Geoffrey Van Orden, MBE, is a vice chairman of the European Conservatives and Reformists group in the European Parliament, to which he was first elected in 1999. A former British army officer, he views the formation of an EU-owned defense organization with skepticism, calling recent considerations to that effect a “distraction” that could weaken NATO.
You have been particularly vocal on the EU not ‘meddling in defence.’ You say the EU is trying to set up its own army separate from NATO and that this has dangerous consequences. Can you explain your position here?
The threats faced by the Western democracies is increasing and wide-ranging. Europe’s primary strategic concern should be to ensure that the United States remains fully committed to its security, not to establish separate defence structures which deliberately exclude the United States. This plays into the hands of those that wish to see Europe separated from its transatlantic allies. Of course, the European nations need to reassure the USA by pulling their weight, spending more on their defence capabilities, and showing willingness to engage in allied combat operations. The NATO obligation that each NATO ally should spend 2 percent of its GDP on defence is a useful minimum benchmark. EU political ambitions in the defence field are a distraction from the need to revitalise NATO and make the alliance relevant to a full range of security threats — not just territorial defence but meeting the challenge of ISIS and the demands of cyber warfare.
The EU should stop being distracted by its own institutional ambitions and focus on encouraging its individual members to invest more in their national defence capabilities, in order to produce state-of-the-art, deployable and sustainable military forces available to NATO as the primary instrument for defence of the West.
How worrying is the EU’s apparent quest for an autonomous military capability?
The EU is engaged in self-promotion and primarily motivated by its own institutional ambitions, not in creating effective additional military capability. It is extremely worrying. It has no credibility. Unlike the EU, NATO is an inter-governmental organisation, it does not undermine national sovereignty, and above all it has the enormous advantage of binding the US to the security of Europe. That is the great combined power that our potential enemies take seriously. Russia would be delighted if Europe were to develop its so-called “strategic autonomy,” separated from the United States.
It is a dangerous fallacy for the EU to imagine that it can “intervene across the whole spectrum of crisis management” — that includes war-fighting by the way — and that the EU should aim for a “common defence.” This immediately casts doubt on the continued relevance of NATO. How on earth would the EU protect even its non-NATO members — do we seriously imagine that the Swedes and Finns would feel comfortable with promises from President Juncker? That is why the so-called “military neutrals” have the closest possible partnership with NATO short of actual membership.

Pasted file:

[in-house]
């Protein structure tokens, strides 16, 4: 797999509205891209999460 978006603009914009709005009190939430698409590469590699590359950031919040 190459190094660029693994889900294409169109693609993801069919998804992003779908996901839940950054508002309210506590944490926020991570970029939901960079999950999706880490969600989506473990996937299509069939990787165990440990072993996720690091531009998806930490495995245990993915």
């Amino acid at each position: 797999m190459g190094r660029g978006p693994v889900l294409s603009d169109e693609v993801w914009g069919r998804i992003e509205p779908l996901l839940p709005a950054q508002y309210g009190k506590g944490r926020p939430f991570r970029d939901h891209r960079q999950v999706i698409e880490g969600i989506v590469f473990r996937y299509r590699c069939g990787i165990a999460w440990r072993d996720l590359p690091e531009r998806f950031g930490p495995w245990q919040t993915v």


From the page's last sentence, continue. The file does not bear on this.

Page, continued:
Have you had a dialogue with the EU Military Committee’s strategy on defence in conjunction with NATO?
The EU Military Committee is merely a pale imitation of the NATO Military Committee, which I know well. There is no real justification for the existence of the duplicative EU body — more or less the same military chiefs meeting in the same city to discuss the same range of crises, but without the most important ally.
You have said NATO has not reformed to meet the threat of Islamist terrorism and that its members have relied too heavily on America and were not paying their share. Can you explain this? What can be done to encourage more NATO members to meet the 2 percent defence spending target?
For a long time I have said that NATO needs to be revitalised. Given the seriousness of the security threat that we face, and the changes in its nature, NATO needs to adapt — it must have a credible and sustainable war-fighting capability for its core task of territorial defence and address the new challenges. This needs whole-hearted commitment by both North American and European allies. For too long, many European countries have not pulled their weight and have taken the U.S. for granted. The problems go deep into our societies where a generation or more has little understanding of the need for armed forces and for the NATO alliance. More attention needs to be given to public information to win support for increases in defence spending — otherwise the anarchists and Leftists and their fellow travellers and apologists are given a clear space to spread their disinformation.